2016 BMW 7-Series

On the inside, the flagship Bimmer benefits from an all-new interior that completely caught me off guard when I slid into the driver’s seat. In fact, it’s a bit overwhelming — this is a good thing. It is elegantly finished with hide everywhere you touch and everywhere you wouldn’t, and in addition, there’s a TFT screen serving as your instrument panel and as controls for the HVAC located in the center stack. If you’re lucky enough to ride in the back seat you’ll be confronted with two back seats that have all the functionality of the front chairs. This means you get the heating, cooling and massage features and two extra bonuses: 1) A comfortable pillow for your head, and 2) a seven-inch Samsung tablet that serves as a rear seat dictator’s control unit. Very trick stuff, indeed.

While I’ve grown up with and driven plenty of BMWs, to date, nothing from the marque even comes close to this level of luxury. It is truly staggering. There’s just one thing though. Its design, inside and out, is understated.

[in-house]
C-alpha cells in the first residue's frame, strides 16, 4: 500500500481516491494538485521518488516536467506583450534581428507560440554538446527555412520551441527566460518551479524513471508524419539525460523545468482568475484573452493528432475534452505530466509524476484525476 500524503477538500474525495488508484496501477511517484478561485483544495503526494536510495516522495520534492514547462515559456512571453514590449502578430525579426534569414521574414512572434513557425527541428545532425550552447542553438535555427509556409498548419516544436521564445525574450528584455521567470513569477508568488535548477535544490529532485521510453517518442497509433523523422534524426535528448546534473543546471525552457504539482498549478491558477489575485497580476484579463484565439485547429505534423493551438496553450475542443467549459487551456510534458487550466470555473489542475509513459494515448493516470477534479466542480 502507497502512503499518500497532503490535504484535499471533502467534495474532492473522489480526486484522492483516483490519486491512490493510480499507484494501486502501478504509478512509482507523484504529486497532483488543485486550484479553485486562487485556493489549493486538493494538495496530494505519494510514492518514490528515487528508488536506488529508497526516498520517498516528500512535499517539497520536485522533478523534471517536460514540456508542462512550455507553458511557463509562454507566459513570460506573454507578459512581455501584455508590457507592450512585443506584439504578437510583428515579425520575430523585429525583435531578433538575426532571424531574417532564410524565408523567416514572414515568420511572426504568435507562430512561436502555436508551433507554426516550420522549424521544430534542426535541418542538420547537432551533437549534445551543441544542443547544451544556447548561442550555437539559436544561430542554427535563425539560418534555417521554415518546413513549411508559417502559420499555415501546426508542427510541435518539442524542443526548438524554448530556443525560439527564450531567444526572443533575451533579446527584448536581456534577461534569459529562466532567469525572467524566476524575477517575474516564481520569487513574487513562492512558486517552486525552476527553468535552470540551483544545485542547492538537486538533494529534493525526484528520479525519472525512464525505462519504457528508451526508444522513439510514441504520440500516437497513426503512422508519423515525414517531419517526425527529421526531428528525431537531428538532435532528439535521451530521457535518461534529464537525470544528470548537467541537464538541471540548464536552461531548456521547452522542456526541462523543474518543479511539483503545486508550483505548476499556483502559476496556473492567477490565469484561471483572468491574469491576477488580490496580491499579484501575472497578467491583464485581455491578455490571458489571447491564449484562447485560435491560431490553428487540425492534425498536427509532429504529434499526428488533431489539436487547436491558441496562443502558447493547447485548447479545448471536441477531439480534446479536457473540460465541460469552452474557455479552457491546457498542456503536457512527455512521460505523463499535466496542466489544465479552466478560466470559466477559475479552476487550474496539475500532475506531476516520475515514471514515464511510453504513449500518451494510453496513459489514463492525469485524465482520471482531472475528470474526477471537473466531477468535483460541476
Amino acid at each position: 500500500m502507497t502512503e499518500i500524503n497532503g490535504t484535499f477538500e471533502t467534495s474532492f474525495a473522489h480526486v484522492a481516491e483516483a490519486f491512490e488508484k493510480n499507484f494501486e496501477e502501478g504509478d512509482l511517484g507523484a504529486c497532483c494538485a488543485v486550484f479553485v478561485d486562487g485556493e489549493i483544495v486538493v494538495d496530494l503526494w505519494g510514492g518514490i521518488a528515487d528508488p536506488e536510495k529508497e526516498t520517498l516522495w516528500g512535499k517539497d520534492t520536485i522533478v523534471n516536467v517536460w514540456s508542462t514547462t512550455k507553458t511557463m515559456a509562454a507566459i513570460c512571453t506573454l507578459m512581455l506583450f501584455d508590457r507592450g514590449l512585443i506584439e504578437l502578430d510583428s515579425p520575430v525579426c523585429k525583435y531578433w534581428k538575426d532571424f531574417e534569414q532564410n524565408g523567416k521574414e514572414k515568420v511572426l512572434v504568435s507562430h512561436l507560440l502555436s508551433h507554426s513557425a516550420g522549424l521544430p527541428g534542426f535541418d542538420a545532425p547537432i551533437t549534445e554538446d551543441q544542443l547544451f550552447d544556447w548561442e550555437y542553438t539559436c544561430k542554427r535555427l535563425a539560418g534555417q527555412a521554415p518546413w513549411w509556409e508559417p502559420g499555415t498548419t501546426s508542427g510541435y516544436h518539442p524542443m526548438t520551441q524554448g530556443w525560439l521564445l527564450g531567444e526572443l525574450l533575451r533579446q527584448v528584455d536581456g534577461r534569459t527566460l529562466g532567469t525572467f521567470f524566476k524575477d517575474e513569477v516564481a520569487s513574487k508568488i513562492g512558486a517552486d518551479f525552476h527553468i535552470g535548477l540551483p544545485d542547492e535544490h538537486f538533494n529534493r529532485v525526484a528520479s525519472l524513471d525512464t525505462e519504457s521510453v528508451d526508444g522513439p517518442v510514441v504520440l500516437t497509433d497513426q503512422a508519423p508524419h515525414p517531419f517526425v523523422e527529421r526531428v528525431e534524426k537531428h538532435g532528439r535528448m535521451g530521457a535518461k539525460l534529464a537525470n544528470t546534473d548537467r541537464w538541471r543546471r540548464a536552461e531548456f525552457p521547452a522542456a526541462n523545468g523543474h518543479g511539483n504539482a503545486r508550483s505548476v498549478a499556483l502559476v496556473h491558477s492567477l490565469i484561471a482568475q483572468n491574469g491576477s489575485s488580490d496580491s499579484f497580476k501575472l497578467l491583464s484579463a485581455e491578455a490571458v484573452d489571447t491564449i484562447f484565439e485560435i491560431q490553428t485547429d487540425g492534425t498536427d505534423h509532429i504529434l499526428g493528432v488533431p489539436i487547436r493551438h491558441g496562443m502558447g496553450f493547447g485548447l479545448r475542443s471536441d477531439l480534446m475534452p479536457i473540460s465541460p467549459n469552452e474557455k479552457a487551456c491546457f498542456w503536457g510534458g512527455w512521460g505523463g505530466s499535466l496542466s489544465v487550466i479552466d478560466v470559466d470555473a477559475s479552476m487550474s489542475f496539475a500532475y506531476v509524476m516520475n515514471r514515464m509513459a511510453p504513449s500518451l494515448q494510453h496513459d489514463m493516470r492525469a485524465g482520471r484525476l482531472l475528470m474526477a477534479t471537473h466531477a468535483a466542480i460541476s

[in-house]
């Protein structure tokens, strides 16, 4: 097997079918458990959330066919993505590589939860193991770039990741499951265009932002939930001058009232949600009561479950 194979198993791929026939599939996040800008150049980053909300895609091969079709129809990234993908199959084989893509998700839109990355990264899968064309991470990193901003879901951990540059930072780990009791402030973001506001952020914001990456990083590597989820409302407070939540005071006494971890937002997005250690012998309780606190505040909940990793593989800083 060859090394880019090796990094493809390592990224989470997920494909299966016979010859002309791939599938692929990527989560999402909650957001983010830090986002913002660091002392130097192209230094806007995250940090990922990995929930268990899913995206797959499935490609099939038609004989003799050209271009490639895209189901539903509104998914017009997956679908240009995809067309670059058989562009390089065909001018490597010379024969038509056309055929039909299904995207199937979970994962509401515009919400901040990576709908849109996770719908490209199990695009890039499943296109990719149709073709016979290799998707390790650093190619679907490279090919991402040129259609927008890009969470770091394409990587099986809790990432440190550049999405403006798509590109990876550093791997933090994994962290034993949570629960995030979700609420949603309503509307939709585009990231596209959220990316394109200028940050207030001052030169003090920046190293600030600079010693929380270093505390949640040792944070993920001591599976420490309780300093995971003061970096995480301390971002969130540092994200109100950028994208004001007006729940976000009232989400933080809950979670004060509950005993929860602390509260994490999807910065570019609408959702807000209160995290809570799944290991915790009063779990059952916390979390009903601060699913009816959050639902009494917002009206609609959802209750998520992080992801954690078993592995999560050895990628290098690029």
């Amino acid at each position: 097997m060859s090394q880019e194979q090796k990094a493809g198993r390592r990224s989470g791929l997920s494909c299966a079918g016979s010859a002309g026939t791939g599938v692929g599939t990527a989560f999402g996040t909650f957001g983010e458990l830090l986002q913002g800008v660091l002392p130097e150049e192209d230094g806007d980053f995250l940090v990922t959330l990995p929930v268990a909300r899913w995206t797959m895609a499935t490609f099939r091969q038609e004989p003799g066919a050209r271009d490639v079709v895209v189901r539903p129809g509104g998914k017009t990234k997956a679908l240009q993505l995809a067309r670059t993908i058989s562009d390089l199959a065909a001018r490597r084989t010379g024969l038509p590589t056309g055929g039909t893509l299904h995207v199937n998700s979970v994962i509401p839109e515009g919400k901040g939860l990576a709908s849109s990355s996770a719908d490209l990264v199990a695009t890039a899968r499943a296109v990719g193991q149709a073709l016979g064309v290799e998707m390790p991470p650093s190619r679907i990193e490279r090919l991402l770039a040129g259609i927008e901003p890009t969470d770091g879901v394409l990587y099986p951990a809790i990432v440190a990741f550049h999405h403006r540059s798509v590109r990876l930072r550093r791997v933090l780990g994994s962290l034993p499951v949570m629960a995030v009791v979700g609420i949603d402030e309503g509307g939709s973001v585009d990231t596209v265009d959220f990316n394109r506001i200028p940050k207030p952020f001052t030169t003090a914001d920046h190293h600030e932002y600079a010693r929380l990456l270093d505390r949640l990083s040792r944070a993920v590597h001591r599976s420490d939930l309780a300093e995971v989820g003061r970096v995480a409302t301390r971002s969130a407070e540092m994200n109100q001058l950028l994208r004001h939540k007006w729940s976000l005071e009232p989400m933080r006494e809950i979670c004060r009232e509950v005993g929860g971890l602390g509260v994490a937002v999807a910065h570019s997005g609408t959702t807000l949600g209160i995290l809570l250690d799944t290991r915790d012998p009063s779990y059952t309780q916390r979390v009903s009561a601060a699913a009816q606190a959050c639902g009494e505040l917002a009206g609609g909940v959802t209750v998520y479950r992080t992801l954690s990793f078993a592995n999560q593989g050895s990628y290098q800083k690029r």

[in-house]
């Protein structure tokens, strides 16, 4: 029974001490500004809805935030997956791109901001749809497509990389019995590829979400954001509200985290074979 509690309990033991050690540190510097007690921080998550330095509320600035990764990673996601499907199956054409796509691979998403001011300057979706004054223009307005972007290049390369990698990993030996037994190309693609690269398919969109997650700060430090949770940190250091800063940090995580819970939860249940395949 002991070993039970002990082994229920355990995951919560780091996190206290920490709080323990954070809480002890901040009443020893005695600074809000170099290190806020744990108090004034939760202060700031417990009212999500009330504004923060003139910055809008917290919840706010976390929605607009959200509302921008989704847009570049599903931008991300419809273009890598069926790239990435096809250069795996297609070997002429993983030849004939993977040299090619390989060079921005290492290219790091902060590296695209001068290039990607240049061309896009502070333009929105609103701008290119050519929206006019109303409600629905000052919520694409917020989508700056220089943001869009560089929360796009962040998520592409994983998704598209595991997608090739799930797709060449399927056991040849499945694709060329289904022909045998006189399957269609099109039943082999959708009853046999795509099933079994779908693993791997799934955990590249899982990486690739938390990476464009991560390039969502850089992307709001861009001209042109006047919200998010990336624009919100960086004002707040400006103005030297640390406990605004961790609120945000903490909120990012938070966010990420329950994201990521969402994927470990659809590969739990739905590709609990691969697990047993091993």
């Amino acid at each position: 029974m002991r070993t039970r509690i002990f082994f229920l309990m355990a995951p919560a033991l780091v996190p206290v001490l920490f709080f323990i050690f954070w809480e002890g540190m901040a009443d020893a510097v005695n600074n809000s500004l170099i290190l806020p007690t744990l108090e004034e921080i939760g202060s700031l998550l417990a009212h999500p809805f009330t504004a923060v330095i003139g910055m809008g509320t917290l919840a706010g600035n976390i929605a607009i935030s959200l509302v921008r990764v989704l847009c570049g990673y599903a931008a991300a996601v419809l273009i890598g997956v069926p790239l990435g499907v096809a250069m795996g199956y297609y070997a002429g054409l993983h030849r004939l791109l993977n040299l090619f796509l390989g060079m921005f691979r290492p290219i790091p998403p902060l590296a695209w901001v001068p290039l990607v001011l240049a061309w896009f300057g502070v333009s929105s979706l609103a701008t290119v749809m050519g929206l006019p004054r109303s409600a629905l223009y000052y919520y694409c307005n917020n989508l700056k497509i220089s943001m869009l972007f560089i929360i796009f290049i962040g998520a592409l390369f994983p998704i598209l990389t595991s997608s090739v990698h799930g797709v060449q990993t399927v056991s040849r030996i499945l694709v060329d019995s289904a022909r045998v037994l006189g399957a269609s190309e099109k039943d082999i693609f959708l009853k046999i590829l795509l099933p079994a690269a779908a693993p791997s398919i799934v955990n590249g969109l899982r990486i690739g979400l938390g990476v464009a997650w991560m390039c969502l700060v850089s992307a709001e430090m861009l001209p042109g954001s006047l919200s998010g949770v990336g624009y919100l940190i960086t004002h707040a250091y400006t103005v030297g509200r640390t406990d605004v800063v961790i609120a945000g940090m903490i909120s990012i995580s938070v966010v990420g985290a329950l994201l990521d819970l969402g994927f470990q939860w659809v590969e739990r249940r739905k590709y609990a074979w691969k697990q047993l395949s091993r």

One must wonder how much greater this all-new BMW would have been with a more striking exterior and interior design. It’s like the valedictorian with an IQ of 180 and a specialization in the sciences deciding that instead of going for the Nobel Prize that they would rather maintain a garden. Though both paths can lead to a happy life, you must admit that the latter wouldn’t lead this individual to exercise their full potential. It’s a wasted opportunity and that's the shame with the all-new 7.

But there are some things that really make the 7 stand out. Mostly it comes down to its breakthrough technology. Two of my favorite things are the Display Key and 3D Surround View.